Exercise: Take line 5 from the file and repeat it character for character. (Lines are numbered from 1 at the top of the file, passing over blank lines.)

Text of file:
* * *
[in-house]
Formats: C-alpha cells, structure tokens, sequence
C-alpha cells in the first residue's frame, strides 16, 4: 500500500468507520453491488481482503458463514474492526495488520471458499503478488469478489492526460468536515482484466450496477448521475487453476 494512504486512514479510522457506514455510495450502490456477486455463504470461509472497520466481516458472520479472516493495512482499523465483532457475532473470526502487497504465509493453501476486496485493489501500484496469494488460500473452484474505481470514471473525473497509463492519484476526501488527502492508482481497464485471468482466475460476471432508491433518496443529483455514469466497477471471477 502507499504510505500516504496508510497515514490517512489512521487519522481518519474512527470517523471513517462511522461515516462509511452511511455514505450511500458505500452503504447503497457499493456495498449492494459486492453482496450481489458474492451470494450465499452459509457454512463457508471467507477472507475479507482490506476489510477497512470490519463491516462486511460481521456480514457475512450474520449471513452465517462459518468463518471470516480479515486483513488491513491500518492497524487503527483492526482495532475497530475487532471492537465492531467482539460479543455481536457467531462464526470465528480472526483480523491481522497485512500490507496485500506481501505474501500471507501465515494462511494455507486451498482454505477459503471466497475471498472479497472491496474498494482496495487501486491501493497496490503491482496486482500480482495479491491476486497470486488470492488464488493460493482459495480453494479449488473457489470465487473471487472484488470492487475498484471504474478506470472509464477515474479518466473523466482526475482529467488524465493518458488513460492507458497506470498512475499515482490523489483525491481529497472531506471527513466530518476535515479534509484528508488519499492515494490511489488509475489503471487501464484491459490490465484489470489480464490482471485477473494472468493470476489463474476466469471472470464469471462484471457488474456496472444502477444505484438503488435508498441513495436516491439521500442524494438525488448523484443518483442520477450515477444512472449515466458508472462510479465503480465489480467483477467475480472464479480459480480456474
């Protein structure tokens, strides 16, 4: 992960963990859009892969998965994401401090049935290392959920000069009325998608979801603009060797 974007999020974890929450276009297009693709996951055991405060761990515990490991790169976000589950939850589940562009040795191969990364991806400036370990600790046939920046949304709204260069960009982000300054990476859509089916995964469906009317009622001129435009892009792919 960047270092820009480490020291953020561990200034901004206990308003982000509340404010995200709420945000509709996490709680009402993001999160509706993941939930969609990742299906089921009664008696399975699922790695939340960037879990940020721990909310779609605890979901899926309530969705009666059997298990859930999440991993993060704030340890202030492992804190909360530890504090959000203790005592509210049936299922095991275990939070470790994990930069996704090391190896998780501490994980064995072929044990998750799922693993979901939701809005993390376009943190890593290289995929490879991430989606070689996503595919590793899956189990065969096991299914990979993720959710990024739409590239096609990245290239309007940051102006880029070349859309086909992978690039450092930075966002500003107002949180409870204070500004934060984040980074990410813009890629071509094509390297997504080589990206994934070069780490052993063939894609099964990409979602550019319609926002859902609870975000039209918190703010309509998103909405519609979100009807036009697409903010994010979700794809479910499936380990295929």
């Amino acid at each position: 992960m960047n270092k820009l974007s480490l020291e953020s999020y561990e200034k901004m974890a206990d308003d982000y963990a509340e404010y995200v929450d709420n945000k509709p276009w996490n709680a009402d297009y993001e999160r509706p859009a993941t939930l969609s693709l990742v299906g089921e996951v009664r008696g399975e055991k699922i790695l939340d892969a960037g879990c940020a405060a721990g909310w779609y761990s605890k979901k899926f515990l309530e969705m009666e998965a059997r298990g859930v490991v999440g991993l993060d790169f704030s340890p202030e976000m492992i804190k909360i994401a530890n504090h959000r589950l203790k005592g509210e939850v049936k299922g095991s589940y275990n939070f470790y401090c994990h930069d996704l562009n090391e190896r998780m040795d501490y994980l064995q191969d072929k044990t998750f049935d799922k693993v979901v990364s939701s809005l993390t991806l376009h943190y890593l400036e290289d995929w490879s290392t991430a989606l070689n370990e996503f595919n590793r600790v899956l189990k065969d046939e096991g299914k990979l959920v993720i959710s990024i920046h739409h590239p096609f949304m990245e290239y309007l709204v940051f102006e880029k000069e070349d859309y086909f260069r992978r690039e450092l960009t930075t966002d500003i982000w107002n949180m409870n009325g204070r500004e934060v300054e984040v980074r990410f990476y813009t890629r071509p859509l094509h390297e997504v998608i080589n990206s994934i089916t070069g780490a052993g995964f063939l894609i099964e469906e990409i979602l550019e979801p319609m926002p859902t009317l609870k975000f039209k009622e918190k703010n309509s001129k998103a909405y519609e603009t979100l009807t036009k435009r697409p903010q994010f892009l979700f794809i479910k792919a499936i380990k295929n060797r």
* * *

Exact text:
């Amino acid at each position: 992960m960047n270092k820009l974007s480490l020291e953020s999020y561990e200034k901004m974890a206990d308003d982000y963990a509340e404010y995200v929450d709420n945000k509709p276009w996490n709680a009402d297009y993001e999160r509706p859009a993941t939930l969609s693709l990742v299906g089921e996951v009664r008696g399975e055991k699922i790695l939340d892969a960037g879990c940020a405060a721990g909310w779609y761990s605890k979901k899926f515990l309530e969705m009666e998965a059997r298990g859930v490991v999440g991993l993060d790169f704030s340890p202030e976000m492992i804190k909360i994401a530890n504090h959000r589950l203790k005592g509210e939850v049936k299922g095991s589940y275990n939070f470790y401090c994990h930069d996704l562009n090391e190896r998780m040795d501490y994980l064995q191969d072929k044990t998750f049935d799922k693993v979901v990364s939701s809005l993390t991806l376009h943190y890593l400036e290289d995929w490879s290392t991430a989606l070689n370990e996503f595919n590793r600790v899956l189990k065969d046939e096991g299914k990979l959920v993720i959710s990024i920046h739409h590239p096609f949304m990245e290239y309007l709204v940051f102006e880029k000069e070349d859309y086909f260069r992978r690039e450092l960009t930075t966002d500003i982000w107002n949180m409870n009325g204070r500004e934060v300054e984040v980074r990410f990476y813009t890629r071509p859509l094509h390297e997504v998608i080589n990206s994934i089916t070069g780490a052993g995964f063939l894609i099964e469906e990409i979602l550019e979801p319609m926002p859902t009317l609870k975000f039209k009622e918190k703010n309509s001129k998103a909405y519609e603009t979100l009807t036009k435009r697409p903010q994010f892009l979700f794809i479910k792919a499936i380990k295929n060797r």